Super Bowl Sunday is like Black Friday for delivery drivers, and today was no exception. It is one of, if not the, the busiest day of the year for us. I have to take my silly hat off to our crew- we nailed it. 700+ orders and only one mistake. Everyone working together like a well-oiled machine. No bullshit, no drama, just doing it. Getting it done. It was refreshing.
I found out one of my fellow drivers is moving away. She is heading down to Georgia. I rather liked her, although she had a little bit of a cuckoo-for-cocoa-puffs side. She’s only 18, doing a job that can be scary and dangerous at times. You kinda have to be a little crazy to do that, right? As usual, I was the last to know because despite having a shaved head, I have nothing else in common with Lord Varys. I am terrible when it comes to the gossip mill at my job, because I really just don’t care all that much.
After the Patriots avoided losing the Super Bowl by the skin of their chinny-chin chins, the snow began to really come down, and by the time clean-up was over there was a good 1.5 inches of wet snow covering our cars. As the last of the closers, drivers and kitchen staff alike, filtered out into the cold night, something magical happened.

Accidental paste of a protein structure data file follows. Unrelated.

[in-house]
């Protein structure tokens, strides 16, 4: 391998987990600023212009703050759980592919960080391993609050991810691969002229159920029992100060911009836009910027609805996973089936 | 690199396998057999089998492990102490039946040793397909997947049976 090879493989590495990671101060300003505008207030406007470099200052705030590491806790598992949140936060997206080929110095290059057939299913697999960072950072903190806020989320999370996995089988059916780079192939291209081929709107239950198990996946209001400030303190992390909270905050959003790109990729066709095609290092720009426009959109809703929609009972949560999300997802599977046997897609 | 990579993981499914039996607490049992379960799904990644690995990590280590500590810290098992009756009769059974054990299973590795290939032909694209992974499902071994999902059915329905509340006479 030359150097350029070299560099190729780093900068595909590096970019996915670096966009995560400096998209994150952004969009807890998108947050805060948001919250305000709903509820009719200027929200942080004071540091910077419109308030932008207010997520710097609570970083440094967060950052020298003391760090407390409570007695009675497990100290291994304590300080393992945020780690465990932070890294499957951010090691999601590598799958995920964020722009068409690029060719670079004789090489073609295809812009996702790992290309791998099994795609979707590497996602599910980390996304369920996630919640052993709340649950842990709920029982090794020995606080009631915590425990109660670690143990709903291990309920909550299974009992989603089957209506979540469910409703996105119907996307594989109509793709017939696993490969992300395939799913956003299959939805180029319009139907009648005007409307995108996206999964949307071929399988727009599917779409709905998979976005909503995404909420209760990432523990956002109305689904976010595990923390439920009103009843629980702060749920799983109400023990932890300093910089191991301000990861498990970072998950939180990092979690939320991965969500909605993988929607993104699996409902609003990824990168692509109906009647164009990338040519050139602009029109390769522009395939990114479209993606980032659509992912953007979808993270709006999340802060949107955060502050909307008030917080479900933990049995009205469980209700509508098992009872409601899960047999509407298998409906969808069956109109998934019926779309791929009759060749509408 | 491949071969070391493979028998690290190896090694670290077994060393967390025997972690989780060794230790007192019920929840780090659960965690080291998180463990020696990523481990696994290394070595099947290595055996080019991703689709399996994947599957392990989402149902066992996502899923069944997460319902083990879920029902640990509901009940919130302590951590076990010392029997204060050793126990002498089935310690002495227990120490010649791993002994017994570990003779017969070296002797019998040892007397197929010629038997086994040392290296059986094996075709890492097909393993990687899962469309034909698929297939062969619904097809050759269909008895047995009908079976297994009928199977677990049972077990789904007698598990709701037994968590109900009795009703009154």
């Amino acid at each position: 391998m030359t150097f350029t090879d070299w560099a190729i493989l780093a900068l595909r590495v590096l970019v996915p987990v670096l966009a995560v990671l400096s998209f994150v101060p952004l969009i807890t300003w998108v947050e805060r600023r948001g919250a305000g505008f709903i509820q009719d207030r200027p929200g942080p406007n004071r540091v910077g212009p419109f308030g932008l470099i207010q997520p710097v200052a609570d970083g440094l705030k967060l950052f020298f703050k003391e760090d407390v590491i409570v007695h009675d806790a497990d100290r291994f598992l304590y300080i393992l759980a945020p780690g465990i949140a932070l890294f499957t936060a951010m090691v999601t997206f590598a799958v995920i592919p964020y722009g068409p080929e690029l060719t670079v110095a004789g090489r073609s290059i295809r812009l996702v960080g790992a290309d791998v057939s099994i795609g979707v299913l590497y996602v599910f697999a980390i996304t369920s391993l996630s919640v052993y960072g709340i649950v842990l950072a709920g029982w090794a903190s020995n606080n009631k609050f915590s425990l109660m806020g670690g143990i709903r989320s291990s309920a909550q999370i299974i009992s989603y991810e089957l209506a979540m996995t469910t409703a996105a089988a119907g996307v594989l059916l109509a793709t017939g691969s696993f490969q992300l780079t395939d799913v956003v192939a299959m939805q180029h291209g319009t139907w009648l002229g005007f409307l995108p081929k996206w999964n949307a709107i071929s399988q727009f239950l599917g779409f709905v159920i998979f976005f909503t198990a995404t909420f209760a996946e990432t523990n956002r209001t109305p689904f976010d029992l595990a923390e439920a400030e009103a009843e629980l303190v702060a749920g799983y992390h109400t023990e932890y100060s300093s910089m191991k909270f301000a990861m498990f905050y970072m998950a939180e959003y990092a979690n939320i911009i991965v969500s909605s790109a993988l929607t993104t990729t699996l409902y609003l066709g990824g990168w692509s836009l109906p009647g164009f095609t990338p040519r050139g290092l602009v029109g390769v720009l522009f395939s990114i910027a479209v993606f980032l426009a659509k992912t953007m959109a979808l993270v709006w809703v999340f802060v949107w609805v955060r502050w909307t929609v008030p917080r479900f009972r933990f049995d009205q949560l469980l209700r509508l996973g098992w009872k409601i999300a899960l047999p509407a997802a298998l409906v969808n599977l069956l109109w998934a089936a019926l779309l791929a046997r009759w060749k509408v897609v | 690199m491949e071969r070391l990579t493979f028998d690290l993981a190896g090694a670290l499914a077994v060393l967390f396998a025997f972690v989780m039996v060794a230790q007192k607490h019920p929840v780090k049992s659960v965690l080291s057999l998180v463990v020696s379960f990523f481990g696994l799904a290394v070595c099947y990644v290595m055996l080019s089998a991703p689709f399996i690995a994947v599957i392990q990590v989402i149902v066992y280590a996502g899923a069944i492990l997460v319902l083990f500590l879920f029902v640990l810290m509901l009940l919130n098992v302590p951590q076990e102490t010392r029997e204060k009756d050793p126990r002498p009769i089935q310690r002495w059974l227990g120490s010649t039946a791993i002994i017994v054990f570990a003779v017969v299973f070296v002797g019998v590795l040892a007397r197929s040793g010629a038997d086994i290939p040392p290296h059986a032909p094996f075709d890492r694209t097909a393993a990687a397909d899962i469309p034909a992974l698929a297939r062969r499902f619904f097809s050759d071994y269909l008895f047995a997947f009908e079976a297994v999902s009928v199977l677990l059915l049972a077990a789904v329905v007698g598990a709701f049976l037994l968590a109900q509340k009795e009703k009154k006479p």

A snowball fight broke out. Instantly, we were all six years old again, awkwardly hurling snowballs at each other, forming alliances to gang up on one person, only to betray our allies for the cheap thrill of seeing the shock on their face when the snowy projectile explodes across their chest. One of my throws missed my intended target but hit another, right at the top of his jacket, sending rivulets of freezing water down the back of his shirt. The laughter and mirth was just so genuine. It was a real moment that wouldn’t have happened any other time.
Most of us closers have been at this place more than a year, except for the driver who is leaving and one other. When you work in close quarters in a job that can be high-pressure, fast-paced, and outright stressful at times, you form bonds. You become a sort-of pseudo-family. You may not even like each other at times but as you grow together, you learn how the others are just as they learn you and if you stay long enough, you become one with the restaurant. For us, the snowball fight capped off a long, relentless day that really tested our ability to work as a team, and we came through. It was a great way to blow off the remaining energy and steam so we could go home and crawl under the blankets while the snow continued to fall. Moments like this are among the fondest things to remember, and I am thankful for it.